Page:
After a hiatus in 2020, the Kentucky Horse Council’s Large Animal Emergency Rescue (LAER) training is slated to return in the fall of 2021. The three-day training will take place at the Kentucky Horse Park in Lexington on September 10-12.
LAER is taught by Justin and Tori McLeod of 4Hooves Large Animal Services, LLC, a North Carolina-based company that specialized in large animal technical rescue emergency response and training for emergency responders and veterinary professionals. The course is geared specifically toward veterinarians, emergency responders and animal control officers, but horse owners and industry professionals will also find the course beneficial in learning how to care for and extract equines in potentially hazardous situations while remaining safe.
The course will cover topics like animal behavior; handling and restraint; containment; motor vehicle accidents and overturned trailers; entrapments; barn fires and wildfires; unstable ground incidents (mud, ditch, ice, etc.); water rescues; natural disaster preparation and response; hazardous materials decontamination and more. Specialized instruction will be given to participants based on their background and auditors are welcome.
“The Large Animal Emergency Rescue training has proven to be a great learning experience for all veterinarians. Everyone from recent graduates to the most seasoned and tenured [vets] can expect to walk away with an increased knowledge base and practical situational preparedness and awareness,” says Dr. Rocky Mason, owner of Lexington Equine Medical Group and head of the Kentucky Horse Council Health and Welfare committee. “LAER has also served as a great format for interaction among varying first responders and agencies for a more seamless response in times of need and disaster.”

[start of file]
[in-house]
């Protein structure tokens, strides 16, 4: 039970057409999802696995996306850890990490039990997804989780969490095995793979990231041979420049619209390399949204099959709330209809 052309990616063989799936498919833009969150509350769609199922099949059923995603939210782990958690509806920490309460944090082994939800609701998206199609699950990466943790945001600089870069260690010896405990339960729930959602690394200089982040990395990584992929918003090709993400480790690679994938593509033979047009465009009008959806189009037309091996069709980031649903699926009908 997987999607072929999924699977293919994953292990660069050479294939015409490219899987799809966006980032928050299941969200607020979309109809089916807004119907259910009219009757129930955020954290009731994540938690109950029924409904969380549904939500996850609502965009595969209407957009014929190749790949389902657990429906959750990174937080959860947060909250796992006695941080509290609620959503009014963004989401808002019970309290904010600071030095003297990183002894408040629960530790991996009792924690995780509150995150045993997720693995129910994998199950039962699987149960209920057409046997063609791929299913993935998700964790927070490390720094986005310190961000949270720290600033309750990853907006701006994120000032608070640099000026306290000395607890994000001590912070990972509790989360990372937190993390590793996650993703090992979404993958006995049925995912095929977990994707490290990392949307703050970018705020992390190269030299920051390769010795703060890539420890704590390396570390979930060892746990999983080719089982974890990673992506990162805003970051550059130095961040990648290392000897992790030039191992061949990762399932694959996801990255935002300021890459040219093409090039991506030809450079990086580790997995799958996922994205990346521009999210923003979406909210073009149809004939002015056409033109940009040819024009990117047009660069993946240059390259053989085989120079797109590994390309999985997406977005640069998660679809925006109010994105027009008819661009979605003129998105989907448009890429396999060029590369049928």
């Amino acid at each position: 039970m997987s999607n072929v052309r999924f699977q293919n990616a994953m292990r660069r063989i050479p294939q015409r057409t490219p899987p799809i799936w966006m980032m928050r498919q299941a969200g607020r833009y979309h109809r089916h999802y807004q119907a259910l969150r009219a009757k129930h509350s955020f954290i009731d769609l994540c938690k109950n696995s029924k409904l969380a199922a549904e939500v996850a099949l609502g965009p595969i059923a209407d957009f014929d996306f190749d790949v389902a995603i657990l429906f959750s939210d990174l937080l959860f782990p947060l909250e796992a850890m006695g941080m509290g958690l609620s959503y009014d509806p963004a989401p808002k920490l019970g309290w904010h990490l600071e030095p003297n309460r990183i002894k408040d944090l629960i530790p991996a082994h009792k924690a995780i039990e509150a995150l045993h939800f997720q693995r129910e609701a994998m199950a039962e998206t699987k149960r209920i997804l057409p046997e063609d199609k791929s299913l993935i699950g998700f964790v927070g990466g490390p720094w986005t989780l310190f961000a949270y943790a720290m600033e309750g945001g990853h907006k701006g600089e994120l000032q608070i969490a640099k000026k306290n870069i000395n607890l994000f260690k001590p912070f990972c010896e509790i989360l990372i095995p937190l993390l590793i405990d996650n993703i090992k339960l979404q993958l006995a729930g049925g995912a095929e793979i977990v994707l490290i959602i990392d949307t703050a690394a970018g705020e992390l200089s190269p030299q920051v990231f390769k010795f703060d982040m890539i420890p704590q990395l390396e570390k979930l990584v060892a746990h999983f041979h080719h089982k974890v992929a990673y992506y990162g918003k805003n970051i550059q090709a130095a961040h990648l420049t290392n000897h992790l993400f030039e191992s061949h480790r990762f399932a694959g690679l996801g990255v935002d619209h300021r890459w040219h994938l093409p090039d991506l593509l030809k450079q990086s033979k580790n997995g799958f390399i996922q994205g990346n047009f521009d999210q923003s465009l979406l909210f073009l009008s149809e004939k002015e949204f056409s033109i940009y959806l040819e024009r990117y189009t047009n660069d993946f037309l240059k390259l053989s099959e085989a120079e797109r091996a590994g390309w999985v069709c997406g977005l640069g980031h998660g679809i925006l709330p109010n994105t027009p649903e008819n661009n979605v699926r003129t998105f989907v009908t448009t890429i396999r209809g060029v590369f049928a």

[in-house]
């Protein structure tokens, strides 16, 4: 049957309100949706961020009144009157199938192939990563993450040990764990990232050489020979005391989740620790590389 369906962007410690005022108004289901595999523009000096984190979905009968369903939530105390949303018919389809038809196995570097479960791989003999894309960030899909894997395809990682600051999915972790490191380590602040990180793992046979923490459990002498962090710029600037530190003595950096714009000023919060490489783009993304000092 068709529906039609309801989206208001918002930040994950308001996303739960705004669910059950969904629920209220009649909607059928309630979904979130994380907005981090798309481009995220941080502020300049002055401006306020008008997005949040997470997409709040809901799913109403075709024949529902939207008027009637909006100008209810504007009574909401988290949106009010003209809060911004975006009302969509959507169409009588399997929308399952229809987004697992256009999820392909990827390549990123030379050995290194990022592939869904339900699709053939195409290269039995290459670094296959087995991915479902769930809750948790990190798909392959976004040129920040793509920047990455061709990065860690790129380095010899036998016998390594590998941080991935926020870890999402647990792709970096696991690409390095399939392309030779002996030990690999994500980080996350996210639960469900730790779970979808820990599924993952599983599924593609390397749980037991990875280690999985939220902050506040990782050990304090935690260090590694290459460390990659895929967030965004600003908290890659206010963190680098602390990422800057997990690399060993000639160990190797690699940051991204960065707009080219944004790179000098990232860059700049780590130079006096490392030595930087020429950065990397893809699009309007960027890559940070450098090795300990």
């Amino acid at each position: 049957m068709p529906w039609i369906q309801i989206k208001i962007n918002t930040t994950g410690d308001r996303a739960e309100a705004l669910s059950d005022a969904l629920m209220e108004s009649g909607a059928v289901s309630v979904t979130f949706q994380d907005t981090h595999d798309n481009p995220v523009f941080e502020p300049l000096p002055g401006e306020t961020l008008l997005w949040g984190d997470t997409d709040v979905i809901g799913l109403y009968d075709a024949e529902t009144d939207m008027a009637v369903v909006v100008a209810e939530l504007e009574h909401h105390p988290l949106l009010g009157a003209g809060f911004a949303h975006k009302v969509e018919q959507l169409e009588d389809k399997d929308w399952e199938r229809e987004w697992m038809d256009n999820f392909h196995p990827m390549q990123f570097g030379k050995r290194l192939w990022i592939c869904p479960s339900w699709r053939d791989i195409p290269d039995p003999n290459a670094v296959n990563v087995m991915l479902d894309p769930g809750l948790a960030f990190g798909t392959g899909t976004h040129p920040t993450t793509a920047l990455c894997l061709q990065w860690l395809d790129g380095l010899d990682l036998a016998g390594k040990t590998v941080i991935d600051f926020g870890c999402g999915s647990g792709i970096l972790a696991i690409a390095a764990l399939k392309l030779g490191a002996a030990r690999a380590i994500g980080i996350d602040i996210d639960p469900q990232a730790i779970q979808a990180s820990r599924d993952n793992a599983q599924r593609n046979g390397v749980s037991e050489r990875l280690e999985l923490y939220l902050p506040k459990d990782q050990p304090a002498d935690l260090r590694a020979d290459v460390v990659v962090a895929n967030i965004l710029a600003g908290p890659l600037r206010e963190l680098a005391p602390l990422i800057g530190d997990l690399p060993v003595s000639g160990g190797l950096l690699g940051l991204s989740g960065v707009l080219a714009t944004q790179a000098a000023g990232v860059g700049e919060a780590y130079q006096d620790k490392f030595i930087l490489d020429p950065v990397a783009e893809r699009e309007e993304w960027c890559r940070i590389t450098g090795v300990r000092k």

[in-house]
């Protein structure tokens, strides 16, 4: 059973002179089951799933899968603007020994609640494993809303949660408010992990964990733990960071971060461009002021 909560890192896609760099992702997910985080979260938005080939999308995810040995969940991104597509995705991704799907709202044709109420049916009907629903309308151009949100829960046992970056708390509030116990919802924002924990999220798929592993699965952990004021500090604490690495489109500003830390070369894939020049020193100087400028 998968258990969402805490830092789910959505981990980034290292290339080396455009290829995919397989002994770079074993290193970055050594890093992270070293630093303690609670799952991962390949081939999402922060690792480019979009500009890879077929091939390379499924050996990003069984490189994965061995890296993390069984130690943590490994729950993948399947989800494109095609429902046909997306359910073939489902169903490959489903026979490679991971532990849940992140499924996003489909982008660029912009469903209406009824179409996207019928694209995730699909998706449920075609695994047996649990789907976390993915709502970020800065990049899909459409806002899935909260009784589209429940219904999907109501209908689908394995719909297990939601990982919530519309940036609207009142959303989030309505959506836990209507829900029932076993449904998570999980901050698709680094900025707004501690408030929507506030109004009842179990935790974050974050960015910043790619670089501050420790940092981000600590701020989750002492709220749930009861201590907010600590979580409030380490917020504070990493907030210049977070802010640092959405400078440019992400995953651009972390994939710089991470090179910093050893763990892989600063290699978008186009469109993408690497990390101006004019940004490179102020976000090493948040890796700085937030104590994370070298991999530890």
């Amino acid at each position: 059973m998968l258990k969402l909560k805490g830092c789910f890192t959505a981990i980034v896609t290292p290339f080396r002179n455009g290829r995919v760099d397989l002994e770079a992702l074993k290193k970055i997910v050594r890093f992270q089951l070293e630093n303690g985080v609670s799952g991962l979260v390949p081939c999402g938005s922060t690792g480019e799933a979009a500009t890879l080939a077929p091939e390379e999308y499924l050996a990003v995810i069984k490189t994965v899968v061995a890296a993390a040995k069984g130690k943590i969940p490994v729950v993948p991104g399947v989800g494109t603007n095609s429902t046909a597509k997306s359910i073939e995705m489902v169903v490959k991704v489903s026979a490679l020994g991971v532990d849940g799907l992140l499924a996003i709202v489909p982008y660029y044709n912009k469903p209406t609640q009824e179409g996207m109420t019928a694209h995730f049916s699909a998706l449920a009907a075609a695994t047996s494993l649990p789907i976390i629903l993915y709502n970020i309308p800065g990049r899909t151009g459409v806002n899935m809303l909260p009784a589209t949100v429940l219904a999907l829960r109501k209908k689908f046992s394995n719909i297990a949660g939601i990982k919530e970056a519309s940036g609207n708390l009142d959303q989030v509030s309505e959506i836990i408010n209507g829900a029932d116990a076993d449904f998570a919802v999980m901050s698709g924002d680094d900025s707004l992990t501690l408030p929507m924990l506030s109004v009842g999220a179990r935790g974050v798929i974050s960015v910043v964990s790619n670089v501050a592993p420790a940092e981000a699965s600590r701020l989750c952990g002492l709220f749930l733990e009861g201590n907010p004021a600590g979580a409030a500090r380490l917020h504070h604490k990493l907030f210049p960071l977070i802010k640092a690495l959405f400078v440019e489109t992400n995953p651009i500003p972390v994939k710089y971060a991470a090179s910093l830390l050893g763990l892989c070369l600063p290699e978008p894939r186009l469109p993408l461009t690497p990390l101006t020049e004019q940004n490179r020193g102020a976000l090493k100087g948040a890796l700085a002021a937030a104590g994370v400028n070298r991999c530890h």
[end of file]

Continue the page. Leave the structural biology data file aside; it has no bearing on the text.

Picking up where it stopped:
“This is an excellent opportunity for veterinarians, volunteers and first responders to receive in-depth, technical training on situations that may involve animals with which they are unfamiliar,” says KHC executive director Sarah Coleman. “Justin and Tori have an incredibly knack for teaching veterinarians, emergency responders and equine enthusiasts how to work together for favorable outcomes while keeping everyone safe.”
Continuing education credits for veterinarians have been applied for through the American Association of Veterinary State Boards. Sponsorship opportunities are available here.
To learn more about 4Hooves Large Animal Services at 4hoovessmart.com.